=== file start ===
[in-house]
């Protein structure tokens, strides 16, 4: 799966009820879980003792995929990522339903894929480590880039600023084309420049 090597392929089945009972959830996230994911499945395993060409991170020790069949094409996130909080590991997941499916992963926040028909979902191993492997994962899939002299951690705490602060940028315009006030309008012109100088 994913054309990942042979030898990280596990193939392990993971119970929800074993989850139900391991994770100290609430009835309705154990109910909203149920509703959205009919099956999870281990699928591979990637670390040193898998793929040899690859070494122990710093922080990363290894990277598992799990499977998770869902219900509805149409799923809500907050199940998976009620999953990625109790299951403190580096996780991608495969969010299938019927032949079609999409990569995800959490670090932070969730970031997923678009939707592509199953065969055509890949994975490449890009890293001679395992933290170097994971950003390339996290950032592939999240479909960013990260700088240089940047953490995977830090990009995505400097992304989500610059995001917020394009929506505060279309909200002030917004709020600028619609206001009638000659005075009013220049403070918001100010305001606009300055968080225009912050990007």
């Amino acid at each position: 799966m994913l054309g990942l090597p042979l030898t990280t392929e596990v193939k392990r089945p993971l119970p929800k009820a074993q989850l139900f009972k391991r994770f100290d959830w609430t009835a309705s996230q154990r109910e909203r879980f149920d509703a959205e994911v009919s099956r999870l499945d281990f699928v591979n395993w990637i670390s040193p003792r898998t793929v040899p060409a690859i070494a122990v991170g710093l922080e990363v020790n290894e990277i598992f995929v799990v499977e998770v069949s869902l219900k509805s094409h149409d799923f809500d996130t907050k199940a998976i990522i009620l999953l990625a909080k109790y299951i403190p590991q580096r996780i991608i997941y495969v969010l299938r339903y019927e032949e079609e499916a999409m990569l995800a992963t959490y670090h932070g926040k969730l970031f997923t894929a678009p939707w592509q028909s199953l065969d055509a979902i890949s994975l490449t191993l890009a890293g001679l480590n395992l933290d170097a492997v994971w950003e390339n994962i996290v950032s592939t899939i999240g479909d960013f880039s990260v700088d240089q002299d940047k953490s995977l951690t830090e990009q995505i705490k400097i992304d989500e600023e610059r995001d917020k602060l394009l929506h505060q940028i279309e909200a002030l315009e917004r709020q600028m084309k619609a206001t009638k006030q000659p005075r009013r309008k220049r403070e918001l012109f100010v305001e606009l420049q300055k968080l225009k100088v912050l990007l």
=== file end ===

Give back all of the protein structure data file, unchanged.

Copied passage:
[in-house]
């Protein structure tokens, strides 16, 4: 799966009820879980003792995929990522339903894929480590880039600023084309420049 090597392929089945009972959830996230994911499945395993060409991170020790069949094409996130909080590991997941499916992963926040028909979902191993492997994962899939002299951690705490602060940028315009006030309008012109100088 994913054309990942042979030898990280596990193939392990993971119970929800074993989850139900391991994770100290609430009835309705154990109910909203149920509703959205009919099956999870281990699928591979990637670390040193898998793929040899690859070494122990710093922080990363290894990277598992799990499977998770869902219900509805149409799923809500907050199940998976009620999953990625109790299951403190580096996780991608495969969010299938019927032949079609999409990569995800959490670090932070969730970031997923678009939707592509199953065969055509890949994975490449890009890293001679395992933290170097994971950003390339996290950032592939999240479909960013990260700088240089940047953490995977830090990009995505400097992304989500610059995001917020394009929506505060279309909200002030917004709020600028619609206001009638000659005075009013220049403070918001100010305001606009300055968080225009912050990007």
């Amino acid at each position: 799966m994913l054309g990942l090597p042979l030898t990280t392929e596990v193939k392990r089945p993971l119970p929800k009820a074993q989850l139900f009972k391991r994770f100290d959830w609430t009835a309705s996230q154990r109910e909203r879980f149920d509703a959205e994911v009919s099956r999870l499945d281990f699928v591979n395993w990637i670390s040193p003792r898998t793929v040899p060409a690859i070494a122990v991170g710093l922080e990363v020790n290894e990277i598992f995929v799990v499977e998770v069949s869902l219900k509805s094409h149409d799923f809500d996130t907050k199940a998976i990522i009620l999953l990625a909080k109790y299951i403190p590991q580096r996780i991608i997941y495969v969010l299938r339903y019927e032949e079609e499916a999409m990569l995800a992963t959490y670090h932070g926040k969730l970031f997923t894929a678009p939707w592509q028909s199953l065969d055509a979902i890949s994975l490449t191993l890009a890293g001679l480590n395992l933290d170097a492997v994971w950003e390339n994962i996290v950032s592939t899939i999240g479909d960013f880039s990260v700088d240089q002299d940047k953490s995977l951690t830090e990009q995505i705490k400097i992304d989500e600023e610059r995001d917020k602060l394009l929506h505060q940028i279309e909200a002030l315009e917004r709020q600028m084309k619609a206001t009638k006030q000659p005075r009013r309008k220049r403070e918001l012109f100010v305001e606009l420049q300055k968080l225009k100088v912050l990007l």